Career Development for Computing Nerds

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Business Context-Prerequisite to Professional Survival and Advancement
Summary:

Computing nerds bring value to any company for which they work. They bring knowledge and an understanding of systems and projects that can help managers avoid bad decisions. But the computing nerd in this stage still has room for growth. In this week's column, Payson Hall says there's a higher level of value computing nerds can achieve. And, in today's economic environment, this level is far more valuable than ever before.

Current economic conditions have many of us looking for ways to enhance the value we offer our organizations, reasoning that the more we contribute to the organization's survival, the better our chances for long-term employment and advancement.

I would like to share a hard-won insight from my career in the hope that if you haven't figured this out for yourself, I might expedite your process. Bear with me if this isn't news to you. Think of it as a booster shot and gentle reminder about the importance of balance between nerdiness and business context.

A Computing Nerd is Born
I chose the software profession because I like to build systems and solve problems. As a software developer and systems integrator, I worked on teams that built solutions to real-world problems, and it was gratifying to see those problems solved. I must confess to being a bit of an opinionated idealist earlier in my career. I had arguments about the "correct" architectural choices from the perspective of partitioning of function, hardware independence, and ease of maintenance. I had strongly held opinions about what constituted "sufficient testing." I thought that the people who disagreed with me weren't necessarily stupid but didn't understand the big picture. I was sure that I could enlighten them with my insights, wit, and pragmatism given sufficient time. I was a computing nerd.

Computing nerd is a step in the evolution of a computing professional that people enter when they possess sufficient practical experience and theoretical knowledge to have an informed opinion. They finally "get it" from a technical perspective. They have worked on a few successful projects and a few failed ones. They have seen corners cut and have learned which were ill-advised and caused violence and chaos. They have seen what matters from a technical perspective-like having a solid software architecture or good instrumentation in a system for tracing execution or monitoring performance-and are constantly trying to improve the state of the practice on their projects. They keep up on their professional reading, devouring magazines, online references, books, and other sources on their own time to gain wisdom from others. They can sort the useful ideas from the chaff and the smart practitioners with useful insights from academicians and theoreticians who needed to get a paper published but haven't really implemented production systems. They become opinionated and believe that there is a "right way" and a "wrong way" to do things. This is a computing nerd career plateau.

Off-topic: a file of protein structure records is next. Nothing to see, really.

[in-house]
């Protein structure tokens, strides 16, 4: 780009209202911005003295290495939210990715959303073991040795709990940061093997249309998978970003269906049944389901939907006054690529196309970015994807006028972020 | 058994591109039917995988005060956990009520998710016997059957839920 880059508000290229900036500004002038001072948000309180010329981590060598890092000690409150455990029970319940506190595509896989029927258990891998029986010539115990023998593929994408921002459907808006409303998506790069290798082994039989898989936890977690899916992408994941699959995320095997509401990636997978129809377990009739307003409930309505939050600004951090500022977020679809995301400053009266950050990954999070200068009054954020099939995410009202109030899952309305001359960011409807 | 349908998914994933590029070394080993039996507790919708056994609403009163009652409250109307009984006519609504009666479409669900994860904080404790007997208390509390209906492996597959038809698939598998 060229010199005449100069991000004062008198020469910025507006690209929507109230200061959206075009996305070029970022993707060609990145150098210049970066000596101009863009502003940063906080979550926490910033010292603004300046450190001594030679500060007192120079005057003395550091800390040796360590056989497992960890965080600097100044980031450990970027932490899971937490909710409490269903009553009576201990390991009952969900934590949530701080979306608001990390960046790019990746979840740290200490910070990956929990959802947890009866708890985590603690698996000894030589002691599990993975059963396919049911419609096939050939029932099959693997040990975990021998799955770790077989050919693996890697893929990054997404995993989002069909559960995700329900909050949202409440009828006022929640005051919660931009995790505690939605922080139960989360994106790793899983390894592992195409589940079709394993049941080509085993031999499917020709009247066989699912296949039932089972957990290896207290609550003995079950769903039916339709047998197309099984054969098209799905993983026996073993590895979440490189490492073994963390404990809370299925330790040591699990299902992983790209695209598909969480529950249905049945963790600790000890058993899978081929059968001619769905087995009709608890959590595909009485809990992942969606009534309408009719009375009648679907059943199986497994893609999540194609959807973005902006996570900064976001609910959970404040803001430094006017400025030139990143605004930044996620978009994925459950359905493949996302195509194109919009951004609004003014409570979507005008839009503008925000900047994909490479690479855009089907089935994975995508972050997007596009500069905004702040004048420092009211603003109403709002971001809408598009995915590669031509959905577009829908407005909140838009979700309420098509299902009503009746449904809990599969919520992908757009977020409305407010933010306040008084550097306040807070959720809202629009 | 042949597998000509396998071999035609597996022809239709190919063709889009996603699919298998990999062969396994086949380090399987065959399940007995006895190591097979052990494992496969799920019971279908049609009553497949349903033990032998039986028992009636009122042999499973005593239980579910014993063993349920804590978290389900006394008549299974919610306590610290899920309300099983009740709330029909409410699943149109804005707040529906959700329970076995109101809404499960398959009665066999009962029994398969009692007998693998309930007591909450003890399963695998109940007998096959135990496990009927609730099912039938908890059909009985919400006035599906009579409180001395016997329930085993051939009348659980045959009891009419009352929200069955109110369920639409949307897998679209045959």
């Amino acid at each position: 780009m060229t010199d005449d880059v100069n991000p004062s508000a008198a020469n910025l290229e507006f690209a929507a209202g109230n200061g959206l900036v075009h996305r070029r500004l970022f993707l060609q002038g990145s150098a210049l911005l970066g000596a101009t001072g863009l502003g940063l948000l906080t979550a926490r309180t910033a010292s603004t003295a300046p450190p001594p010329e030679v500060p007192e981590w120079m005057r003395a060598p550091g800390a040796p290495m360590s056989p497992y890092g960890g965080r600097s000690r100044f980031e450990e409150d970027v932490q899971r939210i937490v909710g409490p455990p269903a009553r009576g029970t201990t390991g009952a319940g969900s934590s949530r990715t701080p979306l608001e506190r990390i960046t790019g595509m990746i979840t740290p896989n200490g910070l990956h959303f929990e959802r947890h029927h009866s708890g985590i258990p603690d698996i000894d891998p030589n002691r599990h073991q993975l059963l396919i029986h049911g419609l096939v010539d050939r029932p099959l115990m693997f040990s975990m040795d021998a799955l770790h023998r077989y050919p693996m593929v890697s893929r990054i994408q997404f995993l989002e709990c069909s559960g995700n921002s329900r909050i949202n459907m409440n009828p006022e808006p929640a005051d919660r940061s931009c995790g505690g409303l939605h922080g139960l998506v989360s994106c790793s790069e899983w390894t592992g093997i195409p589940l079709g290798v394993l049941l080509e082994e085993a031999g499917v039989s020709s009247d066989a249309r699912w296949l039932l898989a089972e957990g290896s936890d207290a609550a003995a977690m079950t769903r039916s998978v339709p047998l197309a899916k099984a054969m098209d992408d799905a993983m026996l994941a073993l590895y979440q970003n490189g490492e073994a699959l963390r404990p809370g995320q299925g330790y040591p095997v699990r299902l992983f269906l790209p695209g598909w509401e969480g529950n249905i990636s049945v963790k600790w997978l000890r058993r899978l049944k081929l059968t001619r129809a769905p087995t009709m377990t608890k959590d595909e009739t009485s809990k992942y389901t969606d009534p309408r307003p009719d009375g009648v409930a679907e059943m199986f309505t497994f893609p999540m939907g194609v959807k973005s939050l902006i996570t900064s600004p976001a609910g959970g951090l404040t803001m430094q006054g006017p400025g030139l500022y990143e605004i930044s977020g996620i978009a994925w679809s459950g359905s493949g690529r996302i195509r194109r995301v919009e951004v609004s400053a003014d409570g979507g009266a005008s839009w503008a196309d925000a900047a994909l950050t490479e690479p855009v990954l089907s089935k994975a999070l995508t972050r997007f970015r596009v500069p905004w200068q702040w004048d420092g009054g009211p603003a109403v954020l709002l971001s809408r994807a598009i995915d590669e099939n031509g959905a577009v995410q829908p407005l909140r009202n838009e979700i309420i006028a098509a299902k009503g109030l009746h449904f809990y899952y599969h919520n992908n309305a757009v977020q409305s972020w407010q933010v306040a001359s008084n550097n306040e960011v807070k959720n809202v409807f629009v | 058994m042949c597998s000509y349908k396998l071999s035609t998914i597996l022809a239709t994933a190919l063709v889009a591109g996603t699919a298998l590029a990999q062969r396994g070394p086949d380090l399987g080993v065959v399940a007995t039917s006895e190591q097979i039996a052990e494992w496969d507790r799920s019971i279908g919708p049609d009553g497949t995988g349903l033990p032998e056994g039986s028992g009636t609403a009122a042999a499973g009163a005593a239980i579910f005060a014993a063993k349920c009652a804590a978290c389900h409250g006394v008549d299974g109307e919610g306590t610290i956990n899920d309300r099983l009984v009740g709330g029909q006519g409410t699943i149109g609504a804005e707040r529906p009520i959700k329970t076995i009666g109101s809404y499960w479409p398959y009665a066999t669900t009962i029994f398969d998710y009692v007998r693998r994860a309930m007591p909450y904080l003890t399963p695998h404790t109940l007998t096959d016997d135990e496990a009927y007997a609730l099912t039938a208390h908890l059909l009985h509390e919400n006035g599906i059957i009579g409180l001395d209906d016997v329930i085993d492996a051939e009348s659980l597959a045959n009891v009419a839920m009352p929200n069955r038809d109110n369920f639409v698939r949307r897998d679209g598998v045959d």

When you reach this level of practice, it is easy to look with scorn on the pointy-haired bosses of the world who want to talk about tradeoffs and who want to constrain budgets or meet deadlines. The nerd replies, "It will cost what it costs and be ready when we have done the things needed to build it right." I have been there and said this. If you have been in this place in your career, you recognize it. If you are there now, you aren't foolish but you might be a little naïve. I want to suggest a next step in your career enlightenment.

The Nerds' "Right Way" May Be the Wrong Way
Imagine you decide to renovate your kitchen. You meet with a contractor, explain what you don't like about the current kitchen, and sketch some changes that would better meet your needs. You jointly agree to your budget and schedule constraints (you want the kitchen ready for a big family gathering in two months). The next day, burly guys with crowbars destroy your existing kitchen and carry your appliances, sink, sheet rock, and flooring to

About the author

Payson Hall's picture Payson Hall

Payson Hall is a consulting project manager for Catalysis Group, Inc. in Sacramento, California. Payson consults on project management issues and teaches project management. Email Payson at payson@catalysisgroup.com. Follow him on twitter at @paysonhall.

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